What is your approach to learning in your business?
5. Is your communications strategy digital?
PR is becoming content marketing. Is your PR company still sending out old school press releases.
Are you building out your digital communications networks that allow you to get your message out without begging gatekeepers?
Are you using the new emerging channels. Webinars, Podcasts and “Live” streaming?
6. Are you thinking global?
Skype, Google Docs and a social web have removed borders. But most of us still think local. Their is now a “world” of opportunities.
Time to re-think the current attitudes? Where your customer is and how you can reach them and work with them.
7. How many of your company’s board “gets” digital?
Paul McCartney was seen recently using an old Nokia phone. You know the ones I mean. The ones you can send a text with.
Maybe he can afford to be a bit old school.
But can your company?
The average age of independent directors in the USA is 63. There lies much valuable experience.
But is that enough?
Many need “unlearning” to take their companies into the future So the challenge to reinvent a business for a digital world is not to be underestimated.
What directors are using smart phones, tablets and apps and how are they using them?
Do they get it?
Are they open to the new opportunities? Digital thinking.
8. How many of your leads are generated from digital marketing?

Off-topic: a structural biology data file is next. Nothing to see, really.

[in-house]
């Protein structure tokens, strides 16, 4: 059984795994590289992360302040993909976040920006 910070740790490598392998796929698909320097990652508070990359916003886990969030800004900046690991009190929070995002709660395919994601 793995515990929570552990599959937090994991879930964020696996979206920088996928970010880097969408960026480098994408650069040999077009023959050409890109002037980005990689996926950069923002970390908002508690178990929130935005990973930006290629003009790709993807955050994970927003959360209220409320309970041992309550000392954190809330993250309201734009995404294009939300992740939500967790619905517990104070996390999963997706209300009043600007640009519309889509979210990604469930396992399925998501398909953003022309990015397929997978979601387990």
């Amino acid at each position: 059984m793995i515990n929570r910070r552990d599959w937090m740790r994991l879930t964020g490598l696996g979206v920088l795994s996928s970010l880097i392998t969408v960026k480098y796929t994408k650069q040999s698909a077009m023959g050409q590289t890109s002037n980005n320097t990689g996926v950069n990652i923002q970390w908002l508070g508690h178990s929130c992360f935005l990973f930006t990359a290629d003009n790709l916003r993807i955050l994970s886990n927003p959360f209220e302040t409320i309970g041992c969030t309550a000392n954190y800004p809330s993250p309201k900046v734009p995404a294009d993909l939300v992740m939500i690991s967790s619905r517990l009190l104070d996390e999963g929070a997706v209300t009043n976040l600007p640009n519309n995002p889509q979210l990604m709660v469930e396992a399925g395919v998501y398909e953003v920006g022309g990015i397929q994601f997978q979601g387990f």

Attending networking events with a stack of business cards leaves me cold. Cold calling disturbs me.
Digital networking and online lead generation needs to be part of the mix.
9. Are you treating small start-ups with respect?
Digital disruption is real.
Millennials dreaming of making it big with an app start-up are sometimes scoffed at. But we are in a generational shift of what business is and how we grow.
The start up scene rolls on and big brands have three options.
Ignore them, start your own or invest in them. Ignoring this shift could be dangerous.
What are your plans?
10. Do you hire the best talent even if its not in the right city?
Finding the right talent for this brave new world can be hard.
The culture of sitting everyone in the same room and making sure they are productive (and not on Facebook) is still hard to shake.
New thinking on where your best talent needs to be is summed up well in a book by 37Signals. The company behind the software “Base Camp”.
Many companies now have staff working in home offices and coffee shops.
The book “Remote: Office Not Required” is maybe worth a read.
So here is a simple process worth contemplating to become digital to the core.
- Build digital awareness – You don’t know what you don’t know.
- Reflection – reflect on where you are in world of mobile apps and platforms.
- Continuous education – Build a program and culture of learning. Implement internal online training.
- Upgrade talent – Bring in new digital talent that has fresh eyes and attitudes.
- Prototype and iterate – Start creating and testing new digital tactics.
Over to you.